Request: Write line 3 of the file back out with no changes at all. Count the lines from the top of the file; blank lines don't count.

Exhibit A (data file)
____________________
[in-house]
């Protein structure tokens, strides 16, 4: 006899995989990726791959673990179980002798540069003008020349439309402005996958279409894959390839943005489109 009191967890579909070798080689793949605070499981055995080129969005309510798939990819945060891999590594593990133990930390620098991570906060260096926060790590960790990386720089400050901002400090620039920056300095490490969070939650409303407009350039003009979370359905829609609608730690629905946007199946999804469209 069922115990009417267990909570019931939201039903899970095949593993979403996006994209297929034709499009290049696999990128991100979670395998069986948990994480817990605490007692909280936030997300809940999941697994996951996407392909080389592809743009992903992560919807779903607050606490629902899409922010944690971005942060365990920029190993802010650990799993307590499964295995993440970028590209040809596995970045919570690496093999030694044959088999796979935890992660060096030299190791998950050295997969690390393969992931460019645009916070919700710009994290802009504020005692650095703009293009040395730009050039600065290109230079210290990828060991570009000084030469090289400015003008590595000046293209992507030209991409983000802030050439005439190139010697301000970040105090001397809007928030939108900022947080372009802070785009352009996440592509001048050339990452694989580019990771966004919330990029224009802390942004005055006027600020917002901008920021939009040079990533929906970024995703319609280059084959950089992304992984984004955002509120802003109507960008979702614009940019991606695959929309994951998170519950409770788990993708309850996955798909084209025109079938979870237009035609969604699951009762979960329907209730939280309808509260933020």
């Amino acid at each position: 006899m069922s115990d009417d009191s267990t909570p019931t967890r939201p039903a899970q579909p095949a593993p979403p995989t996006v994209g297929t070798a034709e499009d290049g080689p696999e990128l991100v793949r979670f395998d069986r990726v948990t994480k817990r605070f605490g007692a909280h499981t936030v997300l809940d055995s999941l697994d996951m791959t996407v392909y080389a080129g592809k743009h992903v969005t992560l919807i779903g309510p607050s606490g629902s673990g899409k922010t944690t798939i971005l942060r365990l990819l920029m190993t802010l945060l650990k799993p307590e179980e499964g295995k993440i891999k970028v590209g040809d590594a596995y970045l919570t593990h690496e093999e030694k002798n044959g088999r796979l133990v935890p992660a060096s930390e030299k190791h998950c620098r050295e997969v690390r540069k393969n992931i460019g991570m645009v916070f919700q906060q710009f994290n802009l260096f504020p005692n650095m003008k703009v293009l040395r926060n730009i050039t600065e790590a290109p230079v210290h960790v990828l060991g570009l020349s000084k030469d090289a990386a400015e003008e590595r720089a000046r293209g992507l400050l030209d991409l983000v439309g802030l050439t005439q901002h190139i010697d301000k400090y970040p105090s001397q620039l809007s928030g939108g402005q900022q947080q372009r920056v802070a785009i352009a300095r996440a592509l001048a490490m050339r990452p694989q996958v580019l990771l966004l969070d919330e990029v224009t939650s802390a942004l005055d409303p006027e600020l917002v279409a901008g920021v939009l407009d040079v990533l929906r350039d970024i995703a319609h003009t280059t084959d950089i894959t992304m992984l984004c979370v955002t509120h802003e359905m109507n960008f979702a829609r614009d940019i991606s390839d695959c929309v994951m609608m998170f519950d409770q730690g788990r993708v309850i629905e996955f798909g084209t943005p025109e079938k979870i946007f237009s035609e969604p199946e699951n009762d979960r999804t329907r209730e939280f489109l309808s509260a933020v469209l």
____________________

């Amino acid at each position: 006899m069922s115990d009417d009191s267990t909570p019931t967890r939201p039903a899970q579909p095949a593993p979403p995989t996006v994209g297929t070798a034709e499009d290049g080689p696999e990128l991100v793949r979670f395998d069986r990726v948990t994480k817990r605070f605490g007692a909280h499981t936030v997300l809940d055995s999941l697994d996951m791959t996407v392909y080389a080129g592809k743009h992903v969005t992560l919807i779903g309510p607050s606490g629902s673990g899409k922010t944690t798939i971005l942060r365990l990819l920029m190993t802010l945060l650990k799993p307590e179980e499964g295995k993440i891999k970028v590209g040809d590594a596995y970045l919570t593990h690496e093999e030694k002798n044959g088999r796979l133990v935890p992660a060096s930390e030299k190791h998950c620098r050295e997969v690390r540069k393969n992931i460019g991570m645009v916070f919700q906060q710009f994290n802009l260096f504020p005692n650095m003008k703009v293009l040395r926060n730009i050039t600065e790590a290109p230079v210290h960790v990828l060991g570009l020349s000084k030469d090289a990386a400015e003008e590595r720089a000046r293209g992507l400050l030209d991409l983000v439309g802030l050439t005439q901002h190139i010697d301000k400090y970040p105090s001397q620039l809007s928030g939108g402005q900022q947080q372009r920056v802070a785009i352009a300095r996440a592509l001048a490490m050339r990452p694989q996958v580019l990771l966004l969070d919330e990029v224009t939650s802390a942004l005055d409303p006027e600020l917002v279409a901008g920021v939009l407009d040079v990533l929906r350039d970024i995703a319609h003009t280059t084959d950089i894959t992304m992984l984004c979370v955002t509120h802003e359905m109507n960008f979702a829609r614009d940019i991606s390839d695959c929309v994951m609608m998170f519950d409770q730690g788990r993708v309850i629905e996955f798909g084209t943005p025109e079938k979870i946007f237009s035609e969604p199946e699951n009762d979960r999804t329907r209730e939280f489109l309808s509260a933020v469209l």